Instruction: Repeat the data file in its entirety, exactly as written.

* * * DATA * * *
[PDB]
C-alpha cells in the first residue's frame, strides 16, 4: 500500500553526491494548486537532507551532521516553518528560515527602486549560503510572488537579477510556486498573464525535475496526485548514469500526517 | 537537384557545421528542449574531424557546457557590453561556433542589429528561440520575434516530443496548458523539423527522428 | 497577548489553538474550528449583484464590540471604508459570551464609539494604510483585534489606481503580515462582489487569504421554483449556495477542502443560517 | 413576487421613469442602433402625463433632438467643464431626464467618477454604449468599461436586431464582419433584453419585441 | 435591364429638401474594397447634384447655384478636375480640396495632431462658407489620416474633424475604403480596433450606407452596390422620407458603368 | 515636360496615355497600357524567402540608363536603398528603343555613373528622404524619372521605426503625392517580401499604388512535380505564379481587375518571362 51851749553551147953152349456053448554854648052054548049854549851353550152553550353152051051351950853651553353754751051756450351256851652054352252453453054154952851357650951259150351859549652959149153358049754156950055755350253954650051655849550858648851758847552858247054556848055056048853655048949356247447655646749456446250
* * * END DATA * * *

[PDB]
C-alpha cells in the first residue's frame, strides 16, 4: 500500500553526491494548486537532507551532521516553518528560515527602486549560503510572488537579477510556486498573464525535475496526485548514469500526517 | 537537384557545421528542449574531424557546457557590453561556433542589429528561440520575434516530443496548458523539423527522428 | 497577548489553538474550528449583484464590540471604508459570551464609539494604510483585534489606481503580515462582489487569504421554483449556495477542502443560517 | 413576487421613469442602433402625463433632438467643464431626464467618477454604449468599461436586431464582419433584453419585441 | 435591364429638401474594397447634384447655384478636375480640396495632431462658407489620416474633424475604403480596433450606407452596390422620407458603368 | 515636360496615355497600357524567402540608363536603398528603343555613373528622404524619372521605426503625392517580401499604388512535380505564379481587375518571362 51851749553551147953152349456053448554854648052054548049854549851353550152553550353152051051351950853651553353754751051756450351256851652054352252453453054154952851357650951259150351859549652959149153358049754156950055755350253954650051655849550858648851758847552858247054556848055056048853655048949356247447655646749456446250